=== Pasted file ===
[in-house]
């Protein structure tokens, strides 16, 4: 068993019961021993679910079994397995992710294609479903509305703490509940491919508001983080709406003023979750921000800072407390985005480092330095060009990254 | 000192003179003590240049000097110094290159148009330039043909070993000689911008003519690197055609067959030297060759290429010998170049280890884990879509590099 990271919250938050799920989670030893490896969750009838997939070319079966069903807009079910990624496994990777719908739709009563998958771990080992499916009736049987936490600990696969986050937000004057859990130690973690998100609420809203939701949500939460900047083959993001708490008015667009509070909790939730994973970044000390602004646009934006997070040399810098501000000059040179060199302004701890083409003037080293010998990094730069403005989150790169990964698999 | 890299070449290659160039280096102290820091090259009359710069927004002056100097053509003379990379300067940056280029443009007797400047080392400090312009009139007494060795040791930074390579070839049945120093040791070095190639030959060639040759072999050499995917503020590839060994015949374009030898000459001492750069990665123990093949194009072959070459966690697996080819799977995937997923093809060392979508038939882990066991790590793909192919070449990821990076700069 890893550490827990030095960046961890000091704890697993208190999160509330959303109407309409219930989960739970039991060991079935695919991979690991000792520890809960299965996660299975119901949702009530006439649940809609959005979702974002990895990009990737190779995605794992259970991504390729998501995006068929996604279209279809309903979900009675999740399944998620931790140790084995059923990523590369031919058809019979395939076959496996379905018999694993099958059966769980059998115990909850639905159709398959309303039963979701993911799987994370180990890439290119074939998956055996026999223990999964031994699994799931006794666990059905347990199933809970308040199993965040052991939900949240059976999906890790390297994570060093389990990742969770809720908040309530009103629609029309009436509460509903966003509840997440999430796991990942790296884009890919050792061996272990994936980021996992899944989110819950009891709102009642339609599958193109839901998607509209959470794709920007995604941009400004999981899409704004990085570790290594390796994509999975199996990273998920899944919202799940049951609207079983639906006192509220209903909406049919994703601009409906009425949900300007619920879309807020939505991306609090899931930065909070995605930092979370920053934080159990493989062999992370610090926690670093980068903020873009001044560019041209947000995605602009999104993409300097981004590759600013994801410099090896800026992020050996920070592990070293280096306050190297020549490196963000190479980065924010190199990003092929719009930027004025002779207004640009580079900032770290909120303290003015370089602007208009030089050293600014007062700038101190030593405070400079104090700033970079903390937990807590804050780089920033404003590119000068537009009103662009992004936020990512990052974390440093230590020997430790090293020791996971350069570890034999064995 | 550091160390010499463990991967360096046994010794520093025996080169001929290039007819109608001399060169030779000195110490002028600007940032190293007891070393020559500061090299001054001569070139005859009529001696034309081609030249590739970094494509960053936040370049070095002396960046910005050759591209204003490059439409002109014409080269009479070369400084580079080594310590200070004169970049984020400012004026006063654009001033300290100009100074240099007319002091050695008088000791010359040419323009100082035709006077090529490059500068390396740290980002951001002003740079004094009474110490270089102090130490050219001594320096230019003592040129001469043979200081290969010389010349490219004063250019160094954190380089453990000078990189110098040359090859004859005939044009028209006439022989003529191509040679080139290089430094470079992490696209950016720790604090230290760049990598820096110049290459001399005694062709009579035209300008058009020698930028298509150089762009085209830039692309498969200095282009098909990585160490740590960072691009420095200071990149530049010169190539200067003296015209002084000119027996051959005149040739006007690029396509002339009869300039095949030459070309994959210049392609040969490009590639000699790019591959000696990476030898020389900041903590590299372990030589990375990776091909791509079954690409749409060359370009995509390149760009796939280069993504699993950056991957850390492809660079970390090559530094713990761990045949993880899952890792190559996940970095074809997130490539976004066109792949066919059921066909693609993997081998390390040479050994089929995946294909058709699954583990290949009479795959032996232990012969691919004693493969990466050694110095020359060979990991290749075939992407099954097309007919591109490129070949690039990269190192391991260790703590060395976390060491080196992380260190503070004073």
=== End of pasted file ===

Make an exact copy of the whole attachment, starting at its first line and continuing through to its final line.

[in-house]
């Protein structure tokens, strides 16, 4: 068993019961021993679910079994397995992710294609479903509305703490509940491919508001983080709406003023979750921000800072407390985005480092330095060009990254 | 000192003179003590240049000097110094290159148009330039043909070993000689911008003519690197055609067959030297060759290429010998170049280890884990879509590099 990271919250938050799920989670030893490896969750009838997939070319079966069903807009079910990624496994990777719908739709009563998958771990080992499916009736049987936490600990696969986050937000004057859990130690973690998100609420809203939701949500939460900047083959993001708490008015667009509070909790939730994973970044000390602004646009934006997070040399810098501000000059040179060199302004701890083409003037080293010998990094730069403005989150790169990964698999 | 890299070449290659160039280096102290820091090259009359710069927004002056100097053509003379990379300067940056280029443009007797400047080392400090312009009139007494060795040791930074390579070839049945120093040791070095190639030959060639040759072999050499995917503020590839060994015949374009030898000459001492750069990665123990093949194009072959070459966690697996080819799977995937997923093809060392979508038939882990066991790590793909192919070449990821990076700069 890893550490827990030095960046961890000091704890697993208190999160509330959303109407309409219930989960739970039991060991079935695919991979690991000792520890809960299965996660299975119901949702009530006439649940809609959005979702974002990895990009990737190779995605794992259970991504390729998501995006068929996604279209279809309903979900009675999740399944998620931790140790084995059923990523590369031919058809019979395939076959496996379905018999694993099958059966769980059998115990909850639905159709398959309303039963979701993911799987994370180990890439290119074939998956055996026999223990999964031994699994799931006794666990059905347990199933809970308040199993965040052991939900949240059976999906890790390297994570060093389990990742969770809720908040309530009103629609029309009436509460509903966003509840997440999430796991990942790296884009890919050792061996272990994936980021996992899944989110819950009891709102009642339609599958193109839901998607509209959470794709920007995604941009400004999981899409704004990085570790290594390796994509999975199996990273998920899944919202799940049951609207079983639906006192509220209903909406049919994703601009409906009425949900300007619920879309807020939505991306609090899931930065909070995605930092979370920053934080159990493989062999992370610090926690670093980068903020873009001044560019041209947000995605602009999104993409300097981004590759600013994801410099090896800026992020050996920070592990070293280096306050190297020549490196963000190479980065924010190199990003092929719009930027004025002779207004640009580079900032770290909120303290003015370089602007208009030089050293600014007062700038101190030593405070400079104090700033970079903390937990807590804050780089920033404003590119000068537009009103662009992004936020990512990052974390440093230590020997430790090293020791996971350069570890034999064995 | 550091160390010499463990991967360096046994010794520093025996080169001929290039007819109608001399060169030779000195110490002028600007940032190293007891070393020559500061090299001054001569070139005859009529001696034309081609030249590739970094494509960053936040370049070095002396960046910005050759591209204003490059439409002109014409080269009479070369400084580079080594310590200070004169970049984020400012004026006063654009001033300290100009100074240099007319002091050695008088000791010359040419323009100082035709006077090529490059500068390396740290980002951001002003740079004094009474110490270089102090130490050219001594320096230019003592040129001469043979200081290969010389010349490219004063250019160094954190380089453990000078990189110098040359090859004859005939044009028209006439022989003529191509040679080139290089430094470079992490696209950016720790604090230290760049990598820096110049290459001399005694062709009579035209300008058009020698930028298509150089762009085209830039692309498969200095282009098909990585160490740590960072691009420095200071990149530049010169190539200067003296015209002084000119027996051959005149040739006007690029396509002339009869300039095949030459070309994959210049392609040969490009590639000699790019591959000696990476030898020389900041903590590299372990030589990375990776091909791509079954690409749409060359370009995509390149760009796939280069993504699993950056991957850390492809660079970390090559530094713990761990045949993880899952890792190559996940970095074809997130490539976004066109792949066919059921066909693609993997081998390390040479050994089929995946294909058709699954583990290949009479795959032996232990012969691919004693493969990466050694110095020359060979990991290749075939992407099954097309007919591109490129070949690039990269190192391991260790703590060395976390060491080196992380260190503070004073």